Smooth and Refreshing
Ask a group of auto enthusiasts to name the most stylish car you can buy today, and you’ll get any number of responses, since each of us perceives the world a little (or a lot) differently. But I’d bet there would be at least a few votes for the refreshed 2013 Volkswagen CC, a member of the oxymoronic “four-door coupe” clan and an aesthetic standout. The 2013 CC is dimensionally indistinguishable from the pre-refresh 2009-2012 cars, except the new kid on the block gains a back middle seat and a slightly more dignified look.
So while it’s been a relative hit with the enthusiast crowd, I wondered if the Comfort Coupe will cast a wider net beyond the car-obsessed community. With that in mind, I sought the insight of my friend Julie. Well-versed in animation — she concentrates on 3-D modeling and illustration — I’ve seen enough of Julie’s astounding work to realize she has the artist’s touch. (I took basic art in high school and am 100 percent positive I don’t have any artistic talent.) More important, she isn’t a crazy car fanatic with blind love or hate for Volkswagens, or any other brand, for that matter. Her detachment from the oft-polarizing enthusiast populace makes her ideal for fleshing out how an average car buyer with a more meticulous eye for design approaches a vehicle that relies on style as a unique selling point.
Despite having no formal automotive design training, Julie took note of the elegant exterior within the first minute of seeing the car, succinctly stating, “I like the lines.” The basic shape of the CC hasn’t changed, but the front and rear graphics have been modified to better sync it with the rest of the VW lineup. New, in-vogue LED daytime running lights and taillights are prominent, as are the now-standard bi-xenon headlights with the Adaptive Front-lighting System (the beams swivel up to 15 degrees through a corner). Julie felt the designers really wanted to highlight the sporty face and grow the car from there. She likened the details on the taillight lens covers to some abstract square paintings I claim no familiarity with.
The cabin is spectacular. The entry-level Sport’s powered leatherette seats exude higher quality and are softer to the touch and nicer to look at than the leatherette seats in MT’s long-term Jetta TDI. The interior color pattern, which combines neutral beige and classy black, plus silver from the brushed aluminum accents, drew Julie’s praise. It evoked memories of warm, comfortable couches, and the contrasting stitching on the seats had fans, too. Step up to the pricier models — from Sport onward, there’s Sport Plus, R-Line (available in early 2013), Lux, VR6 Lux, and VR6 4Motion Executive — and it gets even better: Navigation, Dynaudio sound system, sunroof, bigger wheels, and leather seats are among the goodies added. Sadly, USB audio playback is still absent. As mentioned earlier, the 2013 CC turns into a bona fide five-passenger sedan instead of the older four-seater, but taller folk will need to watch their noggins when climbing into the back seat, per usual.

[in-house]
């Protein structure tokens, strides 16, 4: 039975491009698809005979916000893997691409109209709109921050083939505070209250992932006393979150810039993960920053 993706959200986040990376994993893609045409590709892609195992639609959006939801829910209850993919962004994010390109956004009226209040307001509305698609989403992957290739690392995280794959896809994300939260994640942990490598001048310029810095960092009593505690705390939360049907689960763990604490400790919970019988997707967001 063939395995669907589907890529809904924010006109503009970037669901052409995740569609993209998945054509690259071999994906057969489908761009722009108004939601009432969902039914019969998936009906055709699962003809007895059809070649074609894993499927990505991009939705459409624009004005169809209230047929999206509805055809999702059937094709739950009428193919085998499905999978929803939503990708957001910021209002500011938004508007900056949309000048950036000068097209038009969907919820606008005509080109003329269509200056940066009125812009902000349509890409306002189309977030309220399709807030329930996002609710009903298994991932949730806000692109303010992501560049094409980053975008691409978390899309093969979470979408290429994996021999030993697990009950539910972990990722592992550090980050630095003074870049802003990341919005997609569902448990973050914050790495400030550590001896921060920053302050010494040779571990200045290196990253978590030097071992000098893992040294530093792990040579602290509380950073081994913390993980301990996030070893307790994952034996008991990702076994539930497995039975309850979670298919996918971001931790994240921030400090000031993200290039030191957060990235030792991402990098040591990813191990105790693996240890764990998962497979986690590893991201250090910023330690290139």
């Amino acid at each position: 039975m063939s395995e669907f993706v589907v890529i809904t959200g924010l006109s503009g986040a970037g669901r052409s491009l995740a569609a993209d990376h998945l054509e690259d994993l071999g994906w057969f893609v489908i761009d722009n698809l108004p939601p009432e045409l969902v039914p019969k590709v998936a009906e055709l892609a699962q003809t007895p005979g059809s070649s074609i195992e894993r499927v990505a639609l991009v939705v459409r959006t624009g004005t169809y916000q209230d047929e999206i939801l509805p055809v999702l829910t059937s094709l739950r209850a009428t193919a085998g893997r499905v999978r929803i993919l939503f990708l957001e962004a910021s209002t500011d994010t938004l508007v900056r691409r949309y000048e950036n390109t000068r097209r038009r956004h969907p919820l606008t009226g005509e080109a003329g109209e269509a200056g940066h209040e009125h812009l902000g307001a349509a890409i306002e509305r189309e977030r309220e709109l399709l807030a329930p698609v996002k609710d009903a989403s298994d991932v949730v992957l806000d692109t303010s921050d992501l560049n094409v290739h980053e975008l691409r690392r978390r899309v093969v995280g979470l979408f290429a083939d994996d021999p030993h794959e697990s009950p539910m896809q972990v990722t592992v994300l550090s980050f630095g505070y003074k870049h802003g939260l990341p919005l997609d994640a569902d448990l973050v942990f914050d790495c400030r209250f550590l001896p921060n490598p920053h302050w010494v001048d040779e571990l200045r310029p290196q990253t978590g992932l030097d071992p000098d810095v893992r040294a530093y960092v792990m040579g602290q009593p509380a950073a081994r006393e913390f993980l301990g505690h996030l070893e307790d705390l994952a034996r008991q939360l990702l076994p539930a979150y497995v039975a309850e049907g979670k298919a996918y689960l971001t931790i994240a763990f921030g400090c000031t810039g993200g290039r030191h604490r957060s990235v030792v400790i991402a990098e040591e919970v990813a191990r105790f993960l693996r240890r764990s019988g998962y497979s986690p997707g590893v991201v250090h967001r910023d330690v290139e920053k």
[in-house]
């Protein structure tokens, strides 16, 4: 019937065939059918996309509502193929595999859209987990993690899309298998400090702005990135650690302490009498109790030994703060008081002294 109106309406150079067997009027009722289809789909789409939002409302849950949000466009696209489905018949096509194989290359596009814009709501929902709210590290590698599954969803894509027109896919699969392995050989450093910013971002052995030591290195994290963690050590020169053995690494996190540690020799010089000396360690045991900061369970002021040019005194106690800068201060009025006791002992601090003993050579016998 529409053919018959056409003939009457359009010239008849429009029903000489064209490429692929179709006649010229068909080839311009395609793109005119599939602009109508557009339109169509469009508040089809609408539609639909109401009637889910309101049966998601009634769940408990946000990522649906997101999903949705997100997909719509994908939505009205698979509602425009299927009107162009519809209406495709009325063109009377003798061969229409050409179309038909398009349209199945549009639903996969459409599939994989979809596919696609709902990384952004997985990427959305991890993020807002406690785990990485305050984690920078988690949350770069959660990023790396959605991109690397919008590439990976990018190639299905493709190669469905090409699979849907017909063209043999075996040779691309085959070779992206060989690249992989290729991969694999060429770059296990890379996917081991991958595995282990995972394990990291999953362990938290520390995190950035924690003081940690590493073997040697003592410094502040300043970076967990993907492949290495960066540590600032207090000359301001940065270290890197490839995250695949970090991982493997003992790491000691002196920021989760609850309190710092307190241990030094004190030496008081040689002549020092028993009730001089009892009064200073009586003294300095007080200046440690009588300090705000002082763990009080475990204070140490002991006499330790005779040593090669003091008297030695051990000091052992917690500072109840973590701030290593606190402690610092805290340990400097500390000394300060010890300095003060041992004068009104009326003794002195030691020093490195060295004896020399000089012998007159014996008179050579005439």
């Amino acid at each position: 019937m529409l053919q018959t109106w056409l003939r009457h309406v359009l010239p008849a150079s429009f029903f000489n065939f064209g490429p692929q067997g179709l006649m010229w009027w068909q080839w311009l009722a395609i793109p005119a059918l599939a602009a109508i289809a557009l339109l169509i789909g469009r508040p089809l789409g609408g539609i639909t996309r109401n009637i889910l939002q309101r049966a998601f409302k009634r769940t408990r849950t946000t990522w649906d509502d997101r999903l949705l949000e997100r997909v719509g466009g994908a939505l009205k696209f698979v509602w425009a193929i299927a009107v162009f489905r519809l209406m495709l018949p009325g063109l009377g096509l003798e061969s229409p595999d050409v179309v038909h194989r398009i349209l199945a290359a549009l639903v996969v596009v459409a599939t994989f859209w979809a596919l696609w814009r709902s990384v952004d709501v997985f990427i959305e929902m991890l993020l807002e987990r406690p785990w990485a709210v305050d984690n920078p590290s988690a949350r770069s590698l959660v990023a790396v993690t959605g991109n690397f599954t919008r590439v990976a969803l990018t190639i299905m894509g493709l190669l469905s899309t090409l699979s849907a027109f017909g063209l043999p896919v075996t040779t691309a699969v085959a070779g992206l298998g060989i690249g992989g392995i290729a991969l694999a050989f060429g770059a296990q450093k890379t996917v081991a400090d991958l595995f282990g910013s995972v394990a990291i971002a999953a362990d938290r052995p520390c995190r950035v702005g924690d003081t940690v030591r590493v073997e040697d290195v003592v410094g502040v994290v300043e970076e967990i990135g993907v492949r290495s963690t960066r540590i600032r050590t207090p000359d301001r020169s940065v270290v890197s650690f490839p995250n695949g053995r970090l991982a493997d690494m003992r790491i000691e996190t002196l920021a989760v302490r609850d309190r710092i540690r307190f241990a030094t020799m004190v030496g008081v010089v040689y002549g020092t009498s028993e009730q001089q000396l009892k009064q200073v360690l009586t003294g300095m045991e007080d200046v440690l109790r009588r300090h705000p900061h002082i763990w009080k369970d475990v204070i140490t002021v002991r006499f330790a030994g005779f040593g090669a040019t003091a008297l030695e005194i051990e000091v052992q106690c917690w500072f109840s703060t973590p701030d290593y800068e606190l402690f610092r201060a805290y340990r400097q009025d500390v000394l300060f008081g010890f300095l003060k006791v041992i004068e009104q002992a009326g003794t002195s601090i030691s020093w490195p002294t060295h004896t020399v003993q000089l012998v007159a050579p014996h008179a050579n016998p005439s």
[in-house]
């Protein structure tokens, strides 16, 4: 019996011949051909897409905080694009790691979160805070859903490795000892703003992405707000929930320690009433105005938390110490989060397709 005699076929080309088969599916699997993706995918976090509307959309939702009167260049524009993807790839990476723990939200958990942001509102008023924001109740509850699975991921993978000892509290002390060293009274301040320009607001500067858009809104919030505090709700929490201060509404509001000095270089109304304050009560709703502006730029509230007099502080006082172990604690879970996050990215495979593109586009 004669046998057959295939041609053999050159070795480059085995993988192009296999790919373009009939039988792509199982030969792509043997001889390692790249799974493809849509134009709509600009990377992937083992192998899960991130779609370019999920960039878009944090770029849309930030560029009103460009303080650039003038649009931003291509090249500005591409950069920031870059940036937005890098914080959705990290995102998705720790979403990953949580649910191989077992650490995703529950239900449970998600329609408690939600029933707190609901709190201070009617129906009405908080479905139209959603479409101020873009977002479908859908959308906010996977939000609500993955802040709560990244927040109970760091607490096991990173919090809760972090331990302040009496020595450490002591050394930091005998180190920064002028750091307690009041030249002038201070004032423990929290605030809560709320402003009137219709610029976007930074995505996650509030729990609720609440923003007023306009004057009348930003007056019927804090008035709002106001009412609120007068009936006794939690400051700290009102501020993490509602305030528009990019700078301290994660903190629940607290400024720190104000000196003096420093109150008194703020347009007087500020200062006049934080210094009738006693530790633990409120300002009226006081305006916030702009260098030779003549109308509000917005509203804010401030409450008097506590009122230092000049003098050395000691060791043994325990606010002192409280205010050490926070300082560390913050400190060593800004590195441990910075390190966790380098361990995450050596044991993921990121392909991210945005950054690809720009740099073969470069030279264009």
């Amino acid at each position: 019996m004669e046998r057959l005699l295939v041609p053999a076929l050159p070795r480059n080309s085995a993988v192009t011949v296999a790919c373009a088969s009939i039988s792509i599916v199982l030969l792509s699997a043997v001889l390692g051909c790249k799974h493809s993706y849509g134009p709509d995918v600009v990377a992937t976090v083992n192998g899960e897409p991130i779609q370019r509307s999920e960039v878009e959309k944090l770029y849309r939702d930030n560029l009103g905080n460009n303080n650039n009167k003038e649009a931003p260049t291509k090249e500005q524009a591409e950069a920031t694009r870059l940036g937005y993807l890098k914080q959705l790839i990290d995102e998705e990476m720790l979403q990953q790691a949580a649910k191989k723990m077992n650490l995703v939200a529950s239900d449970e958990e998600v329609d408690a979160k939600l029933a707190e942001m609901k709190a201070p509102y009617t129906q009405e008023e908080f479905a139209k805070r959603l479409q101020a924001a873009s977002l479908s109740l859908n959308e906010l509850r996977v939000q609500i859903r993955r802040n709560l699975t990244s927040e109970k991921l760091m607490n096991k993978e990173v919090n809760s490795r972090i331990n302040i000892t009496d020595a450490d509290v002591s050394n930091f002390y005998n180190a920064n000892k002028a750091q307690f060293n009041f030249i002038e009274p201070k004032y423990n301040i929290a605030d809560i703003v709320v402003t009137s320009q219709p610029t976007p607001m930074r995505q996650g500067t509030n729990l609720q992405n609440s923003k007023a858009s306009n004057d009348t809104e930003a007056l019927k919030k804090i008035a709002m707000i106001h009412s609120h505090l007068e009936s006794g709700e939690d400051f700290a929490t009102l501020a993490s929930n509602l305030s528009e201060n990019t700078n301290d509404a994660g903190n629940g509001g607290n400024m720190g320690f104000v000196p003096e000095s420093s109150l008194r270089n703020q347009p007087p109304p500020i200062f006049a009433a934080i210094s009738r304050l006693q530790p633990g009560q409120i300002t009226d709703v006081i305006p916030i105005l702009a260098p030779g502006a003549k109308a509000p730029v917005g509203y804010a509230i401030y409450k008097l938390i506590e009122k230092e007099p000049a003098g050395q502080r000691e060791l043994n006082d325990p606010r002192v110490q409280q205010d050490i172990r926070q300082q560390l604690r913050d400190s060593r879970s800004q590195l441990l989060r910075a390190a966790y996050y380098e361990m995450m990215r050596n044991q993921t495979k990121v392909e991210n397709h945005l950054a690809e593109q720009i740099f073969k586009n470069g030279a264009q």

It’s a pleasant enough car to drive, too. The CC has more in common with our previous-generation B6/current non-North American and non-Chinese Passat, such as the 106.7-inch wheelbase. It doesn’t have quite the assured handling of the 2012 Passat — our incumbent Car of the Year has a more occupant-conscious 110.4-inch wheelbase — and trades driver confidence for a smooth, quieter ride that is long on suspension travel yet remembers how to cling to the road. It manages dips and bumps wonderfully, but the ride gets busy when the street surface is pocked, characteristics that are actually very comparable to our Jetta TDI. I had colleague Nate Martinez trail me through a tight, twisty back road as I sampled the stability/traction control and brake-riding electronic differential lock. He had a prime seat to watch the CC vigorously lean from corner to corner. After laughing at me, Martinez said it was like watching the racing sports cars of old that love lifting the inside wheel.
The Volkswagen Group’s snarling 2.0-liter turbo-four, rated at 200 horsepower and 207 lb-ft of torque, will be the main engine taken on show floors. A six-speed manual can be had at the Sport and R-Line levels. It’s typical Volkswagen: The shifter is a little rubbery and vague, whereas the clutch catches relatively quickly, but there are worse alternatives out there. I’m jealous of the six-speed DSG though, which helped return a 6.4-second 0-60 mph time and quarter mile of 14.9 seconds at 94.6 mph, all while being noticeably better behaved than the Jetta TDI’s DSG. To compare, a 133-pound-lighter 2010 CC with the manual we tested hit 60 mph in 6.8 seconds and needed 15.3 seconds for the quarter mile with a trap speed of 92.1 mph. The 3.6-liter V-6 (280 hp and 265 lb-ft) and front-wheel drive is a new pairing for the 2013 model year, joining the creme de la creme VR6 with 4Motion all-wheel drive.
In 2011, the CC was VW’s third-best seller, behind the runaway sales successes that are the Jetta and the soon-to-be-replaced Golf/GTI. The Passat is likely to eclipse its swoopy compatriot in sales this year, but buyers who appreciate a touch of styling will, without a doubt, find the CC to be a refreshing option. With four years under its belt already, the CC is ready for more smooth sailing.
|2013 Volkswagen CC Sport|
|PRICE AS TESTED||$32,530|
|VEHICLE LAYOUT||Front engine, FWD, 5-pass, 4-door sedan|
|ENGINE||2.0L/200-hp/207-lb-ft turbo DOHC 16-valve I-4|
|TRANSMISSION||6-speed twin-clutch auto|
|CURB WEIGHT (F/R DIST)||3404 lb (59/41%)|
|LENGTH x WIDTH x HEIGHT||188.9 x 73.0 x 55.8 in|
|0-60 MPH||6.4 sec|
|QUARTER MILE||14.9 sec @ 94.6 mph|
|BRAKING, 60-0 MPH||116 ft|
|EPA CITY/HWY FUEL ECON||22/31 mpg|
|ENERGY CONSUMPTION, CITY/HWY||153/109 kW-hrs/100 miles|
|CO2 EMISSIONS||0.77 lb/mile|